There are about 11 lines, which are identified by number and color. I use two lines most often: the red/1 and the grey/9.

I have a multiple ride ticket that I keep in my coat pocket. You can buy a variety of ride combinations. I think this one was 40 rides which is good for 45 days. If I am traveling with the children, I can use this one ticket for our three rides.

Inside the entrance to every metro station are gates. You hold your ticket near a sensor and when the light turns green you walk through. You do not need to show your ticket again, and if it is a single ride ticket, you can even throw it away now.

Most of the time what follows is a very long and very steep escalator. This can be the longest and slowest part of the journey. If you just want to stand, you must stay to the right. If you want to walk, either up or down the escalator steps, you do so on the left. I often walk down, especially when I am alone, because the ride can be as long as 90 seconds. I've timed it.

Once off the escalator, you are usually on or near a central platform. In many cases these are incredibly beautiful spaces. My regular stations are not so beautiful, but they almost always include some public art, and they are clean.

Unlike in Paris, where the trains run in the middle and the passengers wait on either side, here the passengers wait in the middle. This is handy because you don’t need to go through a maze of tunnels to get to the trains going in the opposite direction in case you made a mistake. You just need to read the signs.

This is the only potentially tricky part for me. I have to stand there, calm and zen-like, and study the signs carefully. I have never gotten on the wrong train. Yet. I just look very carefully for the station I want.

If I am slow studying the sign, it doesn’t matter because the trains come so often. During peak travel hours, they are barely a minute apart. The cars are big, and the trains are much longer than in Paris. The doors open automatically at each stop (no buttons to push or levers to flip). The passengers waiting to board stand to the sides and let the passengers who are exiting leave the train. The seats line the sides of the car, which is actually handier than the way they are in Paris (short rows on each side, like a bus or plane, but facing each other. And no one wants to sit next to the windows because then they have to climb over people to exit).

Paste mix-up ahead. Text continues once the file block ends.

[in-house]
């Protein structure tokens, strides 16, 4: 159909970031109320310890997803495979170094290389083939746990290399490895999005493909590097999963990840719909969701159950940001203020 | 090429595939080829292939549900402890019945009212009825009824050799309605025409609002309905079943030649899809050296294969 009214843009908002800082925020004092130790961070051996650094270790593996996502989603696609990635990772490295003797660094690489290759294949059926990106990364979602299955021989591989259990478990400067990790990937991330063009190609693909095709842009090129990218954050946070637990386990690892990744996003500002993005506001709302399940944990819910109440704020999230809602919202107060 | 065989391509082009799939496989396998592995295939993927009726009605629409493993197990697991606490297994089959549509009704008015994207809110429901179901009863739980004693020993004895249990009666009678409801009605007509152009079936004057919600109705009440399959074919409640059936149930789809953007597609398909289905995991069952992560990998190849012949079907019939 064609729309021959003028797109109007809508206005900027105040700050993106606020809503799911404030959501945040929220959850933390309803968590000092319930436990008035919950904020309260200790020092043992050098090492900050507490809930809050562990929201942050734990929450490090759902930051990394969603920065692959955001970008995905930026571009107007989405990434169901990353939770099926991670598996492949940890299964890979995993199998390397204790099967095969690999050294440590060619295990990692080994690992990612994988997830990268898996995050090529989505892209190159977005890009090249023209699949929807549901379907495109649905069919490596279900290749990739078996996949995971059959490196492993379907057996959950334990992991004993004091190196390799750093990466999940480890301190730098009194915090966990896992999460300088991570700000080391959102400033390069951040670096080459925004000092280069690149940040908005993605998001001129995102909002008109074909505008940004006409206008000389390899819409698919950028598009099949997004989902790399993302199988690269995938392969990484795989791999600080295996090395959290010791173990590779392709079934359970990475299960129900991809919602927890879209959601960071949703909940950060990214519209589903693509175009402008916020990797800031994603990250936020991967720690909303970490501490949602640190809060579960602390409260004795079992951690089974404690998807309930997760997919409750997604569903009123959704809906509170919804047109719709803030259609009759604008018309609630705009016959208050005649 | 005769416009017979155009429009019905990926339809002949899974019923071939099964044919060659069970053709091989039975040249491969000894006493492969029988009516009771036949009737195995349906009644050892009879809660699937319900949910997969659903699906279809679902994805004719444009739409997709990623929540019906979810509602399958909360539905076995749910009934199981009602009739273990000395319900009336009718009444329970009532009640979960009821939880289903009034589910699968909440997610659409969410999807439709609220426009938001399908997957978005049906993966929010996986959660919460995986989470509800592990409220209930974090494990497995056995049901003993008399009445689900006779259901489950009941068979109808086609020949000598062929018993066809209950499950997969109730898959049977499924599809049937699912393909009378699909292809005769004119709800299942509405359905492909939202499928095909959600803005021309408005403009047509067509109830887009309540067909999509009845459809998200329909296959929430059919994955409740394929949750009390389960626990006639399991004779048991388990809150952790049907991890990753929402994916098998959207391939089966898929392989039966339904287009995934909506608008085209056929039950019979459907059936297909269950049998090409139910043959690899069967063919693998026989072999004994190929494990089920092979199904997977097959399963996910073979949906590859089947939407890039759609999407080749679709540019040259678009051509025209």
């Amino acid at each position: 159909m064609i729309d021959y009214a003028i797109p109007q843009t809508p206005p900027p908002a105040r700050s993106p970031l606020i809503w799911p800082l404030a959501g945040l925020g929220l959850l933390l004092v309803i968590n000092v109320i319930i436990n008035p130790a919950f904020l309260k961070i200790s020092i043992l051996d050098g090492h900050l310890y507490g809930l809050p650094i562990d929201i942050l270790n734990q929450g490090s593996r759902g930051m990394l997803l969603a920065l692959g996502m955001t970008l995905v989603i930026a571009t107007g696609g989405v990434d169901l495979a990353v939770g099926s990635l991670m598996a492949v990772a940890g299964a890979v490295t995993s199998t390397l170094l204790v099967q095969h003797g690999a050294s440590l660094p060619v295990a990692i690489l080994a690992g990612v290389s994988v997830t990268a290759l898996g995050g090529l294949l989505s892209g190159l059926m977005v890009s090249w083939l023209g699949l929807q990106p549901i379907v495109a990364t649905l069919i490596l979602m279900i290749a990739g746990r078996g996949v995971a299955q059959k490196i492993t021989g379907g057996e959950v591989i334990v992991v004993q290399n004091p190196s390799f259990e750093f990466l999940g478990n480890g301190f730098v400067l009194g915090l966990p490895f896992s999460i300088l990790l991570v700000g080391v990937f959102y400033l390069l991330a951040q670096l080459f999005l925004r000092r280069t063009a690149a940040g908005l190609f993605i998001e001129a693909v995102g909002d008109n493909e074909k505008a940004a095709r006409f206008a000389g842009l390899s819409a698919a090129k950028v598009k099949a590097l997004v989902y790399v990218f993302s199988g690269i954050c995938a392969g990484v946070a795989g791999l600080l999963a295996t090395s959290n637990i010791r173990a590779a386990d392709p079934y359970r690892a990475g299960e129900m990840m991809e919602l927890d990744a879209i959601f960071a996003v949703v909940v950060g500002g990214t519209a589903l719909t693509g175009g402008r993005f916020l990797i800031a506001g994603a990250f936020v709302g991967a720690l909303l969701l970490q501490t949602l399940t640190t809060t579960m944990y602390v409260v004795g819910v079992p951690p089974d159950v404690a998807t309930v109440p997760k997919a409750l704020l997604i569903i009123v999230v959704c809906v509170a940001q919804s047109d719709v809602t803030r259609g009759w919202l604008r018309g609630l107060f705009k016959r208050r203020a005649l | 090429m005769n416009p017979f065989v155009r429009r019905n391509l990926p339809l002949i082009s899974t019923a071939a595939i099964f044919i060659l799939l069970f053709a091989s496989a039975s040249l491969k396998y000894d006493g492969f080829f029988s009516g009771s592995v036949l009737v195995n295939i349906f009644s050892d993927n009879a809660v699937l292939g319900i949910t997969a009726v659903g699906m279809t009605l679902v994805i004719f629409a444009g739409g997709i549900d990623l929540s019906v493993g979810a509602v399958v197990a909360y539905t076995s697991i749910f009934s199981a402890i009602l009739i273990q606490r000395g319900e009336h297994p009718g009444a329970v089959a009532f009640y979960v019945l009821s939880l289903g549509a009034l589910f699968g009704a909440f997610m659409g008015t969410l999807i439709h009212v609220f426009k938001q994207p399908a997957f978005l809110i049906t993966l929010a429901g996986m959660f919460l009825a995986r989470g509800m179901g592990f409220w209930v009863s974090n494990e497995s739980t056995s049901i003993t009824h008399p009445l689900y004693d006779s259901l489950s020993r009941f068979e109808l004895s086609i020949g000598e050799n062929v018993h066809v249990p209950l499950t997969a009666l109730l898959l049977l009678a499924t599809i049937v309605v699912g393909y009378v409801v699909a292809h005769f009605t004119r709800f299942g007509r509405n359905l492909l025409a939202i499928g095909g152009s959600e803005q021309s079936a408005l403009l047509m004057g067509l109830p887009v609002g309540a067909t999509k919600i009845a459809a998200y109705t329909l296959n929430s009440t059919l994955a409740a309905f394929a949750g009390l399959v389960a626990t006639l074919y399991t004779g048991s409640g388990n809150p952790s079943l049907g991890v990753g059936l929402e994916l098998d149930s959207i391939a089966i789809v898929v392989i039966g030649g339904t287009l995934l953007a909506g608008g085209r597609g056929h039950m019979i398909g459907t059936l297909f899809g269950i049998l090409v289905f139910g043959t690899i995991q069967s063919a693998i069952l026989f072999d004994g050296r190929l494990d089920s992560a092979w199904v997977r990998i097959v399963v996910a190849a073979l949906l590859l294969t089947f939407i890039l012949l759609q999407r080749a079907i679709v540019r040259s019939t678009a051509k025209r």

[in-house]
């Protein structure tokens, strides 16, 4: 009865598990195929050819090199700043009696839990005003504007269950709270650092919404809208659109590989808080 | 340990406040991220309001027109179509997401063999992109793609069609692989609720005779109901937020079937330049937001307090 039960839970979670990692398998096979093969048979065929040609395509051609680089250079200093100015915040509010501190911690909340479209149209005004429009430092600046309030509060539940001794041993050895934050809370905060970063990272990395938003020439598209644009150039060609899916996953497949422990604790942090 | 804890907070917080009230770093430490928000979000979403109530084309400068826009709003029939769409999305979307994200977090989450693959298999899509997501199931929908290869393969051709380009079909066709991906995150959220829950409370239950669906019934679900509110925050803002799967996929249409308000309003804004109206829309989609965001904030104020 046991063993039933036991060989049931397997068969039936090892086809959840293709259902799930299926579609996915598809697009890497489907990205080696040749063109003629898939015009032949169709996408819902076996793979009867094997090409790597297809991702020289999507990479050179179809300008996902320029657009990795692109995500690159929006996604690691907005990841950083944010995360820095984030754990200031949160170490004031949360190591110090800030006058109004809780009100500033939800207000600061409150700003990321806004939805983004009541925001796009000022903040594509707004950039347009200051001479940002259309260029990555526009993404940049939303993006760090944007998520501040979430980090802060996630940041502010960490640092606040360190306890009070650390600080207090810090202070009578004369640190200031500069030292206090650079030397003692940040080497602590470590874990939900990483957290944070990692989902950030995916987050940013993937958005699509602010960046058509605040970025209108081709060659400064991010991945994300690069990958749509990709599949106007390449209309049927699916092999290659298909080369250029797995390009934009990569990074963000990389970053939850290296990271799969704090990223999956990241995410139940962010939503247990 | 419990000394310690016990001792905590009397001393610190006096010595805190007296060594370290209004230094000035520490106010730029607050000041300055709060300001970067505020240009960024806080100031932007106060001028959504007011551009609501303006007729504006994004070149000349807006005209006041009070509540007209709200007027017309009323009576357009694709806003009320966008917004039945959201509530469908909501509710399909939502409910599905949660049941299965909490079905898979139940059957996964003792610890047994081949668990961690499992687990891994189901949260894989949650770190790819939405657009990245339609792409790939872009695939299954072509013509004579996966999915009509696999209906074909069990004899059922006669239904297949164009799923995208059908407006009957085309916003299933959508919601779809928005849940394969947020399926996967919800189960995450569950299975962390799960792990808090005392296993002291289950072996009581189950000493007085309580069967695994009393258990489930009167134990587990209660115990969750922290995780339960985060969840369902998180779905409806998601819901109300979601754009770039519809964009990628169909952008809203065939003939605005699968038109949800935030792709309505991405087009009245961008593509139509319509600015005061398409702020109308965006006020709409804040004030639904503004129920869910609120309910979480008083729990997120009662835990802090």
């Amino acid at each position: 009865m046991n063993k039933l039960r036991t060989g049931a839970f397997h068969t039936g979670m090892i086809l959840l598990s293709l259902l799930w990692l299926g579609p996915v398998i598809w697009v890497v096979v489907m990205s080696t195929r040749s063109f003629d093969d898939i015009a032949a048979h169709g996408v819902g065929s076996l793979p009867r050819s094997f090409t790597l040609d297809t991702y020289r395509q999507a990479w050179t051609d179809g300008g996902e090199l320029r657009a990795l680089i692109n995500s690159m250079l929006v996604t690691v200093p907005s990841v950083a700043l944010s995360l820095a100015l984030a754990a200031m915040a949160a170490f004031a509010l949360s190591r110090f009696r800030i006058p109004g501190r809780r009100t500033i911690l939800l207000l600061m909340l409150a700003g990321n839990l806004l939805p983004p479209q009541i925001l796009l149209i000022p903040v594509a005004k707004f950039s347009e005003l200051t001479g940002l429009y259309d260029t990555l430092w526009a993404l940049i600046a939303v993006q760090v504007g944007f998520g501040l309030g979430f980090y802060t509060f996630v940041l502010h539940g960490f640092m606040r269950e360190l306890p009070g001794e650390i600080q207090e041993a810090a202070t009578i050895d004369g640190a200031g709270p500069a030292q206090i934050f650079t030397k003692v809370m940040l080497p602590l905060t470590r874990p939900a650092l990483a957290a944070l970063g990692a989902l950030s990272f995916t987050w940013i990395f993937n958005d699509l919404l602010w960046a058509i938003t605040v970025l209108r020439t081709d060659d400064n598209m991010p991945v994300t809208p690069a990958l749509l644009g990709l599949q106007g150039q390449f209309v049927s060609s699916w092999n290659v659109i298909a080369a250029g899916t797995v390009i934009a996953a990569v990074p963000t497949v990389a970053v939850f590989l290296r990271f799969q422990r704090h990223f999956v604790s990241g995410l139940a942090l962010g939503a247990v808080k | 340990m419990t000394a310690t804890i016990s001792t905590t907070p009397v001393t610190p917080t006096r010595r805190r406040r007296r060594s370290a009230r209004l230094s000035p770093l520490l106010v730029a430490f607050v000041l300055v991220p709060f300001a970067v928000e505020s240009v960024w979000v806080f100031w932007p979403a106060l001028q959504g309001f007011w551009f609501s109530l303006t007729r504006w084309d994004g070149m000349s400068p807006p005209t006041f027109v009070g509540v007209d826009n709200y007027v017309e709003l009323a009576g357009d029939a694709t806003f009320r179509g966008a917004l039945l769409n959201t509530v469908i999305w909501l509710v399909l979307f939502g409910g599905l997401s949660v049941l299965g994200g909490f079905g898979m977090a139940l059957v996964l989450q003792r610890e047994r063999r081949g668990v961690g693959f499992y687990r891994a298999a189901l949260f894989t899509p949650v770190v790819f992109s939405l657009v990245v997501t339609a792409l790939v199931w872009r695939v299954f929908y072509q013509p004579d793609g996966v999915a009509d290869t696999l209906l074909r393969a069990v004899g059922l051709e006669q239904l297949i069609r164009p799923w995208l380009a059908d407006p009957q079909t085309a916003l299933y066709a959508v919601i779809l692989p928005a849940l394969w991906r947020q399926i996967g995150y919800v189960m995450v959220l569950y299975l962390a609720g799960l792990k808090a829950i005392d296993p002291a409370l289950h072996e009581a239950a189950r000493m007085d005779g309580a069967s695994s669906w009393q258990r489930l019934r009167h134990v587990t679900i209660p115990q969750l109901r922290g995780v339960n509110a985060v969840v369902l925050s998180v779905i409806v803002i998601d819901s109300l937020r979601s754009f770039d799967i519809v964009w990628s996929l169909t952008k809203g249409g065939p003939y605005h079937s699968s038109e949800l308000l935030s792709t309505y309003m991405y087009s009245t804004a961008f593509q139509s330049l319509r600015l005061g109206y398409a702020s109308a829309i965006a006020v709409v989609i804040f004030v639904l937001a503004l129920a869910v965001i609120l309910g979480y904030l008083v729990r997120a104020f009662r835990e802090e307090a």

Before the doors close, there is always an announcement that says something like “Attention, the train is leaving the station. Next stop . . .” and then they say the name of the next stop.

Now it has happened that as the next station is being announced, another train has pulled in on the other side, making noise so I couldn’t hear the name of the next station. But most of my commutes are no more than two stops, and I now know where I am.

After exiting the train, there are always escalators and stairs going up. When it is busy, everyone swarms, like penguins, at the base of the escalator, because we must ride up single file, with walkers on the left and standers on the right. There are small glass cabins at the bottom of the escalators, staffed by very Communist looking women, tough broads in unflattering, militaristic uniforms, who maintain order. Hold on to your purse, and mind your wallet. It gets pretty intimate.

Then, depending on the station, you might exit into one of those Malls Under the Street, which means you can emerge on various corners of busy intersections. There are signs, but since I usually have not prepared myself for those words in Cyrillic, my first trips to some places have resulted in my popping up across the street from where I hoped to be. But no matter: the normal people just walking across the street have to use these underpasses anyhow. So I just go back down and stab at it again.

For the trip to the kids’ school, I now know when there is an advantage to being in the front, middle, or back of the train, whether to exit the train and go left or right, and how to navigate the Mall Under the Street so I pop up right where I want to be.

I’ve been all over the city like this. By myself. All without being able to read or speak Russian. If I can do it, anyone can.